The Reality of Social Media Marketing

David Amerland
David Amerland owner/founder,

Posted on January 15th 2014

The Reality of Social Media Marketing

ImageMarketing is at its best when it’s perfectly aligned with the needs of its audience. In the years right up to the end of the last century the marketing bible followed Jerome McCarthy’s 4Ps, where the path of any product or service from its point of origin to the consumer was determined by the mantra of Product, Place, Price and Promotion.

This is a fundamental truth and in reality it has not changed. A product or a service are still important. The consumer’s ability to find it is crucial. The price plays a critical role in uptake. And promotion helps create the necessary buzz, brand recognition and brand value that can lower impulse buy resistance and augment sales.

But though things are the same they are also different. The years up to the end of the last century were marked by a top-down approach where the message of what to buy, how to buy it and why was controlled by the supplier. Set-up costs were always so high that anything that did not scale and could not scale could not be brought to the market. In that world volume sales were required just to break even and controlled scarcity was used to exact premium prices.

None of this applies now. In a social media driven world where consumers are knowledgeable, empowered and vocal, any product that attempts to tell them why they need it or how good it is, is doomed to fail from the start. The traditional 4Ps of marketing have given way to what Ogilvy advertising has called the 4Es of Experience, Everywhere, Exchange and Evangelism.

Products that cannot be experienced in some way (free trials, workshops, tasters and samples) are now at a disadvantage as consumers are reluctant to put their faith in untried products. If you’re not simply ‘everywhere’ (Google+, Instagram, Facebook and Twitter or if you’re not visible on Google search) you will find it hard to capture the attention of your target audience. If you cannot clearly show the value that your audience will get for their money then no amount of advertising and promotion is going to help you.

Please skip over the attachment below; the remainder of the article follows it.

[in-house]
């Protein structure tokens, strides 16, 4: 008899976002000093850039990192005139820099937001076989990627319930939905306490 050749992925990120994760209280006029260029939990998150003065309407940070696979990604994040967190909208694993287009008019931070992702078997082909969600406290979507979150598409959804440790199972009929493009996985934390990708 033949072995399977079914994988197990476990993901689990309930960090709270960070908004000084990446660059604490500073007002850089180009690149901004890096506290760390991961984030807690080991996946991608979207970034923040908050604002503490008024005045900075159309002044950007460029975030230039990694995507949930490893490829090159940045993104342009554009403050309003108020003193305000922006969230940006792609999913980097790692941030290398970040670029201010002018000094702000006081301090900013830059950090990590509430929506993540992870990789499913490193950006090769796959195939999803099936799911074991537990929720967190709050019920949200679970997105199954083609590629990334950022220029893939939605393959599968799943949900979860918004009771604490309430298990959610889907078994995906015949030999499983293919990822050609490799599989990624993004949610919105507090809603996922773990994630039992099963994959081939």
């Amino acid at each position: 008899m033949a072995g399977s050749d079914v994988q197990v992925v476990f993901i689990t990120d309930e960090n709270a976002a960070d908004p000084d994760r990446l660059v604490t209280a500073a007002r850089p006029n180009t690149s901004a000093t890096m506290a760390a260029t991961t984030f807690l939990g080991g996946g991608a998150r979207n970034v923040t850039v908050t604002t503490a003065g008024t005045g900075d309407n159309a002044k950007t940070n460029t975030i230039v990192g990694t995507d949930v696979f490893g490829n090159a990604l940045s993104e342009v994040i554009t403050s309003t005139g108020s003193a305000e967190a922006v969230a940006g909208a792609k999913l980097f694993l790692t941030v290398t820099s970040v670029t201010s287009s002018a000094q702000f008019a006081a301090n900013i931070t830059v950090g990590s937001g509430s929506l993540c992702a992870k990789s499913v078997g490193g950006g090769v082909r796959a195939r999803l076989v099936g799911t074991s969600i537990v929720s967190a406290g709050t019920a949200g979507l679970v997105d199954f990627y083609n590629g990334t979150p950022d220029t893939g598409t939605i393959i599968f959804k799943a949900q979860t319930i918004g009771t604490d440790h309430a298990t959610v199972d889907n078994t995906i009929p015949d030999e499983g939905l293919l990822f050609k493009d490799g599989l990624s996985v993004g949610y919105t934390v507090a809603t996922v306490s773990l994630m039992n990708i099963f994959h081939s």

Provided you have done all of the three steps above correctly however you then have at your disposal an army of evangelists of your product or service, willing, unpaid participants in its promotion. Google, Apple and Amazon to name but three are companies that have successfully made the transition into the new 4Es economy and they’re not looking back.

Is it easy? Heck, no. But in the 21st century there is also no other option.

(social media marketing / shutterstock)

David Amerland

David Amerland


David Amerland is the author of seven best-selling books including "Google Semantic Search: Search Engine Optimization (SEO) Techniques That Gets Your Company More Traffic, Increases Brand Impact and Amplifies Your Online Presence" and "Google+ Hangouts for Business: How to use Google+ Hangouts to Improve Brand Impact, Build Business and Communicate in Real-Time."

He helps multi-national clients and start-ups to organize their SEO and Social Media strategies. He is a business journalist, author and international speaker. He blogs about social media and search engine optimization, writes for a number of prominent websites including Forbes, and advises a handful of corporations on their social media crisis management techniques.

His books on SEO and Social Media demystify the complexity of the subjects they cover for readers around the world providing an accessible blueprint to better understand and take advantage of the opportunities offered by the connected economy. Follow him on @DavidAmerland. or find him on G+

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